Over the weekend, the Chancellor said that he might have to change his forecast if there was a no-deal Brexit. Can we even believe this Budget? What price will we all have to pay for a no-deal Brexit? Perhaps the Prime Minister does not believe it. Hours after the Chancellor made his announcement that a no deal would require a change in forecast, No. 10 said that it would not. What an utter shambles. Whose Budget is this, the Chancellor’s or the Prime Minister’s?
The Chancellor comes before us today without adequate planning to give us any of the assurances that his Government can protect our economy over the next few months, never mind the next few years. To add insult to injury, we were promised £350 million a week as the Brexit dividend—it was on the side of a bus—
Instead, we are getting 50p: a shiny new 50p to distract us from the devastation that the Government walk blindly into, as they railroad ahead with their Brexit plan.
It is not just a no-deal Brexit that will cost families. Even if the UK gets a deal, it will cost families. The whole Brexit process will hit the economy. There is no such thing as a good Brexit, and the House must wake up to that reality. Colin Clark can carry on gesticulating. He really is the village idiot.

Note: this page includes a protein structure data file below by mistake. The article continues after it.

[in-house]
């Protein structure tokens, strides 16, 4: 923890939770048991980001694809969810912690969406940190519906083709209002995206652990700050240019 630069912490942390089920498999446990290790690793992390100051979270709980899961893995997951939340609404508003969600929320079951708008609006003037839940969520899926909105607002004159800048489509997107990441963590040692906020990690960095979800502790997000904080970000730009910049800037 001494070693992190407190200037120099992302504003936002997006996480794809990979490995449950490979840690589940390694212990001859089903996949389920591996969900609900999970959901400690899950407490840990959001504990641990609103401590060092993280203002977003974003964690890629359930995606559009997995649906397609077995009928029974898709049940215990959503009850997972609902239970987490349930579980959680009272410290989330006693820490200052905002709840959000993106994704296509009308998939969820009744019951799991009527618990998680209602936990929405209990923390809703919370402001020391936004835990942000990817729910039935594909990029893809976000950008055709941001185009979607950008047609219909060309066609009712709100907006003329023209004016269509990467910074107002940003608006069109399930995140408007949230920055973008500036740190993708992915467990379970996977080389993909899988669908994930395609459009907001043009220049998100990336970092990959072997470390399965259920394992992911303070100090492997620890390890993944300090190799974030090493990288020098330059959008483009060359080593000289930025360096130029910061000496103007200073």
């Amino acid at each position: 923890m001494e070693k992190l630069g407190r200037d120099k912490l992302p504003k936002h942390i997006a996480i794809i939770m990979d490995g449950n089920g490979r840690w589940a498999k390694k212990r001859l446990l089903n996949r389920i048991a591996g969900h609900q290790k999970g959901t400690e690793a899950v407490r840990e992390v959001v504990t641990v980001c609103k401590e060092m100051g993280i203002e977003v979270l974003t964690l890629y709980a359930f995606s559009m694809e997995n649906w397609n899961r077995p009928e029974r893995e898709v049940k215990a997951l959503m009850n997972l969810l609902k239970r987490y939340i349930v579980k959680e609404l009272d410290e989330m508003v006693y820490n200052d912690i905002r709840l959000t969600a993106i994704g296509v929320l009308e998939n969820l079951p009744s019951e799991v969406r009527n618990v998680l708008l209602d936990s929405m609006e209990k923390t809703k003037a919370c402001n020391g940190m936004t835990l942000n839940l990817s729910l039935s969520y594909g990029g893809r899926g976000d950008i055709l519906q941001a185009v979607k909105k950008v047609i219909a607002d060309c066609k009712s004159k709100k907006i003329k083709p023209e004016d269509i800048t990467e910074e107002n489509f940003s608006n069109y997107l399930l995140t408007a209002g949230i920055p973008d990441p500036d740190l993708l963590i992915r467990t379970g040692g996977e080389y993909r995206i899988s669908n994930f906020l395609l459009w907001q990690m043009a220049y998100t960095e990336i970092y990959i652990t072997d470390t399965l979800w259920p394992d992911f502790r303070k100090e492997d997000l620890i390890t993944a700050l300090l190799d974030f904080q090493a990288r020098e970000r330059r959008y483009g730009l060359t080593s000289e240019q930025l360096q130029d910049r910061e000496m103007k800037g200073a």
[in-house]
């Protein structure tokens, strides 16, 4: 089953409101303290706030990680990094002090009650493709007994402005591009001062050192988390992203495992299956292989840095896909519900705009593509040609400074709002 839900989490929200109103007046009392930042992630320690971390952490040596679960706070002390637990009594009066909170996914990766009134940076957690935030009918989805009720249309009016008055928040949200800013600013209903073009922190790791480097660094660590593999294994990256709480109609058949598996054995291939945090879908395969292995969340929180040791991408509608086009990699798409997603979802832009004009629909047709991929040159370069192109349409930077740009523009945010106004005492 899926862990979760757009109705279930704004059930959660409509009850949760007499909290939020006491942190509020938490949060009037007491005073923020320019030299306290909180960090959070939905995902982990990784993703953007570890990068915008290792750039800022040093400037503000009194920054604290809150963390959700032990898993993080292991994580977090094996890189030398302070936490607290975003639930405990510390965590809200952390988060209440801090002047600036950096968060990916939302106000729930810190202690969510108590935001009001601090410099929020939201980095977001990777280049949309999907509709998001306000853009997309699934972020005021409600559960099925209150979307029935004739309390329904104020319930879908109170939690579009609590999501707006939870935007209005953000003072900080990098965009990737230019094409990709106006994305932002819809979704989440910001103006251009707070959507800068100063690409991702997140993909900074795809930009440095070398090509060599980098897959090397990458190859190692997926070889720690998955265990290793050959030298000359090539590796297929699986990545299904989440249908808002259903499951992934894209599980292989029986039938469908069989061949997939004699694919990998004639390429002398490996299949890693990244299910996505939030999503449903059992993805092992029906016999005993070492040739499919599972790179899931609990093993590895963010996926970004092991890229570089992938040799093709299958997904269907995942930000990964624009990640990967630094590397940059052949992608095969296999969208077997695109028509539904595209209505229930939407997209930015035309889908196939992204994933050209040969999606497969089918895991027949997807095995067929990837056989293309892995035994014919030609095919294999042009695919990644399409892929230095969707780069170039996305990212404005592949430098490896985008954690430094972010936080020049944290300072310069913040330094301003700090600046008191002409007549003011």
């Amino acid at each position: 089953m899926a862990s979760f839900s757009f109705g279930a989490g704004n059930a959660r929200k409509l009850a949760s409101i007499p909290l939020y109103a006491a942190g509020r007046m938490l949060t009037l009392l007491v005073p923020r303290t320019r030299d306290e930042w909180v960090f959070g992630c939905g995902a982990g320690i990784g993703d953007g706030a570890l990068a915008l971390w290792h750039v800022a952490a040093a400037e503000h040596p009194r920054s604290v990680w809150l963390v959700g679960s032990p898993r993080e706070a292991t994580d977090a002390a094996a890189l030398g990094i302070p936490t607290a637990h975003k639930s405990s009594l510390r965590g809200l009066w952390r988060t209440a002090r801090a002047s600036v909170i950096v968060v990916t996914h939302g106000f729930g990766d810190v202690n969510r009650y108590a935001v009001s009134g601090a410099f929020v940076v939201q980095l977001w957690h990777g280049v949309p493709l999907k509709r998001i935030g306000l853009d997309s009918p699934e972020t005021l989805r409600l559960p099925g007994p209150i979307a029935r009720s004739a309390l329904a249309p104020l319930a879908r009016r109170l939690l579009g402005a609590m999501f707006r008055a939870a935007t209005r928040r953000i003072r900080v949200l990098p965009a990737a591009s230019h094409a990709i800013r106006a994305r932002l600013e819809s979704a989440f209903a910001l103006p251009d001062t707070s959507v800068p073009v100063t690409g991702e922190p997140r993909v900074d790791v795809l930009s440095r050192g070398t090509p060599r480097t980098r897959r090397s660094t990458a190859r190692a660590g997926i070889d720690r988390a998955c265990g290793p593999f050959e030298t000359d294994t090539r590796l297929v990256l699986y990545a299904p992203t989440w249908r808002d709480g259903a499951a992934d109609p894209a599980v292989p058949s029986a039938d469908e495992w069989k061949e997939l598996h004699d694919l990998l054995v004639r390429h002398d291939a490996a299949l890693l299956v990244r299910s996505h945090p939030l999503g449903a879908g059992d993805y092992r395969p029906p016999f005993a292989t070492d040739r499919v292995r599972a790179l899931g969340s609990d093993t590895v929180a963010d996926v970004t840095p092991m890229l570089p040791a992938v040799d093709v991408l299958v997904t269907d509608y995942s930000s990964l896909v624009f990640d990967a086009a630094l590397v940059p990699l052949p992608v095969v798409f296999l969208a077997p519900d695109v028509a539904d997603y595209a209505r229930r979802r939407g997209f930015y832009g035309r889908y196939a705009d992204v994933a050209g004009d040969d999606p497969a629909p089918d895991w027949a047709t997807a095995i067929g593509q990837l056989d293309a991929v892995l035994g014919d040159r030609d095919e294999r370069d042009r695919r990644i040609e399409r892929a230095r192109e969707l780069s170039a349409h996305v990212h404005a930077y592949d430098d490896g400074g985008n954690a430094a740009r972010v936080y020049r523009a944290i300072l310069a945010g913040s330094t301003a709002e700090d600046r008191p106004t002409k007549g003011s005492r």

The storm is coming, and the Government have not even brought an umbrella, never mind the shelter that we need. This Budget leaves us wholly unprepared for the Brexit bombshell that is heading towards us. It fails to protect current and future generations. “An end to austerity”, said the Prime Minister. Scotland’s budget will have been slashed by £1.9 billion since the Tories came to power. This from a Tory Government who are ideologically obsessed with austerity—because, after all, austerity is a political choice.